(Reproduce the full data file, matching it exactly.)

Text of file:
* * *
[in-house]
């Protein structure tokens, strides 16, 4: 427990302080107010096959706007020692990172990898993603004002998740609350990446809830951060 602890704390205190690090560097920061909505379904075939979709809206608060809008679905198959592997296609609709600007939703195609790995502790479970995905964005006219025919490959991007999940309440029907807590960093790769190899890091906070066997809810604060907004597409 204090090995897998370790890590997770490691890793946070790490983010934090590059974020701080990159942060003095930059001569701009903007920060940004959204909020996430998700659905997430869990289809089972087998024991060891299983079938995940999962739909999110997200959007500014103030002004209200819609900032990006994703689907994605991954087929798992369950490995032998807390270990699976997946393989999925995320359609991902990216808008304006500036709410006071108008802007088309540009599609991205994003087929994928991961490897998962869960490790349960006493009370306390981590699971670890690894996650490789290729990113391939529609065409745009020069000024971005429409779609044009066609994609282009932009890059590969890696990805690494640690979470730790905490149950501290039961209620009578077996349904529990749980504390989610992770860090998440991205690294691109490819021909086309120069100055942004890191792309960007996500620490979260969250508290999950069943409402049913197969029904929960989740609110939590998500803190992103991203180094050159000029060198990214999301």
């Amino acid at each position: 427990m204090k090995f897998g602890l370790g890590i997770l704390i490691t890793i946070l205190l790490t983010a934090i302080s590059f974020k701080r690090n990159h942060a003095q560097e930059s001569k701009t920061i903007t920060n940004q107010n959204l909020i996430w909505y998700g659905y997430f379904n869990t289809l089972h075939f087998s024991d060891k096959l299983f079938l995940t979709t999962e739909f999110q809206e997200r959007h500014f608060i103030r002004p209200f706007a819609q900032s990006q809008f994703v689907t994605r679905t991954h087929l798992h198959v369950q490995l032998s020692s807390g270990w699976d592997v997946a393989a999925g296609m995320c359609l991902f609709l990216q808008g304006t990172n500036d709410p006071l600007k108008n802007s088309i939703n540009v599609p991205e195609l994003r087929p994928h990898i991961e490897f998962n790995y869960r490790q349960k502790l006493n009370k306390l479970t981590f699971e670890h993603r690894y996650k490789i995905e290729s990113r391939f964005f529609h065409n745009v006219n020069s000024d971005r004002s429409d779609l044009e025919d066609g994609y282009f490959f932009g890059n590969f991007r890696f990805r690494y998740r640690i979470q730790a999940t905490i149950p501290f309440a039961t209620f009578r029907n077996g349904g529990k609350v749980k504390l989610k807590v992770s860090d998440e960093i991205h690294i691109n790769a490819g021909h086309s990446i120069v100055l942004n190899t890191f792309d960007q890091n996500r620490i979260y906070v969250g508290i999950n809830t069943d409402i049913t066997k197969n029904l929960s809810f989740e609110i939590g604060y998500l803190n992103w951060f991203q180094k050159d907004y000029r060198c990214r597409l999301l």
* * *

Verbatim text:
[in-house]
């Protein structure tokens, strides 16, 4: 427990302080107010096959706007020692990172990898993603004002998740609350990446809830951060 602890704390205190690090560097920061909505379904075939979709809206608060809008679905198959592997296609609709600007939703195609790995502790479970995905964005006219025919490959991007999940309440029907807590960093790769190899890091906070066997809810604060907004597409 204090090995897998370790890590997770490691890793946070790490983010934090590059974020701080990159942060003095930059001569701009903007920060940004959204909020996430998700659905997430869990289809089972087998024991060891299983079938995940999962739909999110997200959007500014103030002004209200819609900032990006994703689907994605991954087929798992369950490995032998807390270990699976997946393989999925995320359609991902990216808008304006500036709410006071108008802007088309540009599609991205994003087929994928991961490897998962869960490790349960006493009370306390981590699971670890690894996650490789290729990113391939529609065409745009020069000024971005429409779609044009066609994609282009932009890059590969890696990805690494640690979470730790905490149950501290039961209620009578077996349904529990749980504390989610992770860090998440991205690294691109490819021909086309120069100055942004890191792309960007996500620490979260969250508290999950069943409402049913197969029904929960989740609110939590998500803190992103991203180094050159000029060198990214999301």
């Amino acid at each position: 427990m204090k090995f897998g602890l370790g890590i997770l704390i490691t890793i946070l205190l790490t983010a934090i302080s590059f974020k701080r690090n990159h942060a003095q560097e930059s001569k701009t920061i903007t920060n940004q107010n959204l909020i996430w909505y998700g659905y997430f379904n869990t289809l089972h075939f087998s024991d060891k096959l299983f079938l995940t979709t999962e739909f999110q809206e997200r959007h500014f608060i103030r002004p209200f706007a819609q900032s990006q809008f994703v689907t994605r679905t991954h087929l798992h198959v369950q490995l032998s020692s807390g270990w699976d592997v997946a393989a999925g296609m995320c359609l991902f609709l990216q808008g304006t990172n500036d709410p006071l600007k108008n802007s088309i939703n540009v599609p991205e195609l994003r087929p994928h990898i991961e490897f998962n790995y869960r490790q349960k502790l006493n009370k306390l479970t981590f699971e670890h993603r690894y996650k490789i995905e290729s990113r391939f964005f529609h065409n745009v006219n020069s000024d971005r004002s429409d779609l044009e025919d066609g994609y282009f490959f932009g890059n590969f991007r890696f990805r690494y998740r640690i979470q730790a999940t905490i149950p501290f309440a039961t209620f009578r029907n077996g349904g529990k609350v749980k504390l989610k807590v992770s860090d998440e960093i991205h690294i691109n790769a490819g021909h086309s990446i120069v100055l942004n190899t890191f792309d960007q890091n996500r620490i979260y906070v969250g508290i999950n809830t069943d409402i049913t066997k197969n029904l929960s809810f989740e609110i939590g604060y998500l803190n992103w951060f991203q180094k050159d907004y000029r060198c990214r597409l999301l």